Popocatepetl volcano news & eruption update
Popocatépetl Volcano Volcanic Ash Advisory: VA EM CONTINUES to 21000 ft (6400 m)
Explosive activity continues. Volcanic Ash Advisory Center (VAAC) Washington warned about a volcanic ash plume that rose up to estimated 21000 ft (6400 m) altitude or flight level 210 .
The full report is as follows:
FVXX20 at 05:57 UTC, 10/03/20 from KNES
VOLCANO: POPOCATEPETL 341090
PSN: N1901 W09837
SUMMIT ELEV: 17802 FT [5426 M]
ADVISORY NR: 2020/264
INFO SOURCE: GOES-EAST. WEB CAM. NWP MODELS.
ERUPTION DETAILS: VA EM CONTINUES
OBS VA DTG: 10/0541Z
OBS VA CLD: SFC/FL210 N1922 W09758 - N1858 W09755
- N1858 W09837 - N1902 W09836 - N1922 W09758 MOV
FCST VA CLD +6HR: 10/1130Z SFC/FL210 N1920 W09757
- N1855 W09755 - N1900 W09833 - N1902 W09837 -
FCST VA CLD +12HR: 10/1730Z SFC/FL210 N1916
W09756 - N1855 W09756 - N1900 W09834 - N1905
W09836 - N1916 W09756
FCST VA CLD +18HR: 10/2330Z SFC/FL210 N1916
W09758 - N1855 W09755 - N1900 W09834 - N1902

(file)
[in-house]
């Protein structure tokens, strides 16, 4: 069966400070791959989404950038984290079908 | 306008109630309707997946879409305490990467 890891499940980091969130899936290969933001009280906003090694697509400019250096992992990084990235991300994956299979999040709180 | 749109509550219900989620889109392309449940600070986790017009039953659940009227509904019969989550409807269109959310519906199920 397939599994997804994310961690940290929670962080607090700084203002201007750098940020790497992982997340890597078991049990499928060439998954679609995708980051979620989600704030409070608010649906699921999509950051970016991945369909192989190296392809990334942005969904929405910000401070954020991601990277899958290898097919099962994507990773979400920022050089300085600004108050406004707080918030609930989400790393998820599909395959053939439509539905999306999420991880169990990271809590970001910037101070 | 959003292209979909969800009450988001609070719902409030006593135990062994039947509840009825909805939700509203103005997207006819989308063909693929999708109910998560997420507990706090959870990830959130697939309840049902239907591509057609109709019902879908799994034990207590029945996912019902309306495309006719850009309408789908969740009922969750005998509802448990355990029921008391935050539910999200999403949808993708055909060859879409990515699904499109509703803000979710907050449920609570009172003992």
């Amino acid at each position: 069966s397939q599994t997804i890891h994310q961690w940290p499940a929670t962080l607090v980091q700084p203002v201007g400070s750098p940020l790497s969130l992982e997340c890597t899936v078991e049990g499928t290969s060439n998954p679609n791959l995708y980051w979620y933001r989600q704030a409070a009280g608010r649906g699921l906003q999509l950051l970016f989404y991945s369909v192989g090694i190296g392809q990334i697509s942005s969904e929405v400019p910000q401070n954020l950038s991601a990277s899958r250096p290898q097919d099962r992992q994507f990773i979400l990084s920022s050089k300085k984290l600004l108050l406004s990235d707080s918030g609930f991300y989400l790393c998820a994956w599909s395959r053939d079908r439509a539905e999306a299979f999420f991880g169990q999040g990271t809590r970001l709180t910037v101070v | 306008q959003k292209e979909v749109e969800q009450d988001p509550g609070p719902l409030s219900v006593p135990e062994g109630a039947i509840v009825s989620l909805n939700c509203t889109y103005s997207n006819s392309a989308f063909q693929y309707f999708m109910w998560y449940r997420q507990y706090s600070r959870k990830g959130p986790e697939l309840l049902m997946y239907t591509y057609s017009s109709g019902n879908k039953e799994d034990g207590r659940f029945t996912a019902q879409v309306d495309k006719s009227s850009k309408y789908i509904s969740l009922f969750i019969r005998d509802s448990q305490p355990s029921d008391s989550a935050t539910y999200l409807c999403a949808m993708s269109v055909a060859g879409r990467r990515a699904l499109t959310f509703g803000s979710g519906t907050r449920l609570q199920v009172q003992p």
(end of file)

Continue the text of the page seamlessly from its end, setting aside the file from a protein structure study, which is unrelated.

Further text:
W09835 - N1916 W09758
RMK: VA EM CURRENTLY NOT SEEN ON STLT IMAGERY DUE
TO MET CLD OBSCURATION. HOWEVER, SVRL HRS PRIOR
TO ISSUANCE TIME, VA CLD SEEN ON STLT IMAGERY MOV
ENE FM SUMMIT. VA HEIGHT AND FRCST BASED ON
IMAGERY AND MODEL GUIDANCE. ...KIM
NXT ADVISORY: WILL BE ISSUED BY 20200310/1200Z
Volcán Popocatépetl, whose name is the Aztec word for smoking mountain, towers to 5426 m 70 km SE of Mexico City to form North America's 2nd-highest volcano. The glacier-clad stratovolcano contains a steep-walled, 250-450 m deep crater. The generally symmetrical volcano is modified by the sharp-peaked Ventorrillo on the NW, a remnant of an earlier volcano.
At least three previous major cones were destroyed by gravitational failure during the Pleistocene, producing massive debris-avalanche deposits covering broad areas south of the volcano. The modern volcano was constructed to the south of the late-Pleistocene to Holocene El Fraile cone. Three major plinian eruptions, the most recent of which took place about 800 AD, have occurred from Popocatépetl since the mid Holocene, accompanied by pyroclastic flows and voluminous lahars that swept basins below the volcano. Frequent historical eruptions, first recorded in Aztec codices, have occurred since precolumbian time.